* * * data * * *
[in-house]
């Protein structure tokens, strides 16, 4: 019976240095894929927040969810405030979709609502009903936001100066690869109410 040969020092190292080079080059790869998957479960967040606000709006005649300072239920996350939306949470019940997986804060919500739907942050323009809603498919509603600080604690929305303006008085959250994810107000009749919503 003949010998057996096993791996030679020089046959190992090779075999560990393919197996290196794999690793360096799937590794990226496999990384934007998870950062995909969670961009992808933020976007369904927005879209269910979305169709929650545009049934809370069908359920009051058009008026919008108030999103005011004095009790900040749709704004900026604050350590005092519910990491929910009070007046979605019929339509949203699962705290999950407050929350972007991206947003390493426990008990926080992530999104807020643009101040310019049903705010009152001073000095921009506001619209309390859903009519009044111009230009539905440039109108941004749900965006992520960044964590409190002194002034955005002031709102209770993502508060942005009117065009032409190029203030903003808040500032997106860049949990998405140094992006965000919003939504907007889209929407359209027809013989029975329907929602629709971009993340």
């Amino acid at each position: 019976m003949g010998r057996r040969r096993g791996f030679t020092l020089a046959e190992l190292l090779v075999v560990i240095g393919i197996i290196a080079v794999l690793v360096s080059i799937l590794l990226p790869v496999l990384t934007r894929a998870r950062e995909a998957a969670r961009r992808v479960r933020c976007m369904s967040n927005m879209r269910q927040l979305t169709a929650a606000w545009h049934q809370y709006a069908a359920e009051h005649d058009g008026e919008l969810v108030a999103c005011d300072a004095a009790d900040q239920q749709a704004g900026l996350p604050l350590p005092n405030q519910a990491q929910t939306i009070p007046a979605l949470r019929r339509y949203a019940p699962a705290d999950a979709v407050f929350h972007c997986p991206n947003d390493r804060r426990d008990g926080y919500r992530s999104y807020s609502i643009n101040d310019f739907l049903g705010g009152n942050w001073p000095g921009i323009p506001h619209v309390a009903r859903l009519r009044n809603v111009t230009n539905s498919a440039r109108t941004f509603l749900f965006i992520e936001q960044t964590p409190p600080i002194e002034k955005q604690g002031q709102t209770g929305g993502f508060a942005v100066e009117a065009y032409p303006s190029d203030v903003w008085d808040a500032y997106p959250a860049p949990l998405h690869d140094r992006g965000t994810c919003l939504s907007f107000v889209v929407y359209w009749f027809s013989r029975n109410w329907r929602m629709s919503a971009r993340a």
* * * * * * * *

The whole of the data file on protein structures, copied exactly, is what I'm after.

[in-house]
């Protein structure tokens, strides 16, 4: 019976240095894929927040969810405030979709609502009903936001100066690869109410 040969020092190292080079080059790869998957479960967040606000709006005649300072239920996350939306949470019940997986804060919500739907942050323009809603498919509603600080604690929305303006008085959250994810107000009749919503 003949010998057996096993791996030679020089046959190992090779075999560990393919197996290196794999690793360096799937590794990226496999990384934007998870950062995909969670961009992808933020976007369904927005879209269910979305169709929650545009049934809370069908359920009051058009008026919008108030999103005011004095009790900040749709704004900026604050350590005092519910990491929910009070007046979605019929339509949203699962705290999950407050929350972007991206947003390493426990008990926080992530999104807020643009101040310019049903705010009152001073000095921009506001619209309390859903009519009044111009230009539905440039109108941004749900965006992520960044964590409190002194002034955005002031709102209770993502508060942005009117065009032409190029203030903003808040500032997106860049949990998405140094992006965000919003939504907007889209929407359209027809013989029975329907929602629709971009993340």
């Amino acid at each position: 019976m003949g010998r057996r040969r096993g791996f030679t020092l020089a046959e190992l190292l090779v075999v560990i240095g393919i197996i290196a080079v794999l690793v360096s080059i799937l590794l990226p790869v496999l990384t934007r894929a998870r950062e995909a998957a969670r961009r992808v479960r933020c976007m369904s967040n927005m879209r269910q927040l979305t169709a929650a606000w545009h049934q809370y709006a069908a359920e009051h005649d058009g008026e919008l969810v108030a999103c005011d300072a004095a009790d900040q239920q749709a704004g900026l996350p604050l350590p005092n405030q519910a990491q929910t939306i009070p007046a979605l949470r019929r339509y949203a019940p699962a705290d999950a979709v407050f929350h972007c997986p991206n947003d390493r804060r426990d008990g926080y919500r992530s999104y807020s609502i643009n101040d310019f739907l049903g705010g009152n942050w001073p000095g921009i323009p506001h619209v309390a009903r859903l009519r009044n809603v111009t230009n539905s498919a440039r109108t941004f509603l749900f965006i992520e936001q960044t964590p409190p600080i002194e002034k955005q604690g002031q709102t209770g929305g993502f508060a942005v100066e009117a065009y032409p303006s190029d203030v903003w008085d808040a500032y997106p959250a860049p949990l998405h690869d140094r992006g965000t994810c919003l939504s907007f107000v889209v929407y359209w009749f027809s013989r029975n109410w329907r929602m629709s919503a971009r993340a």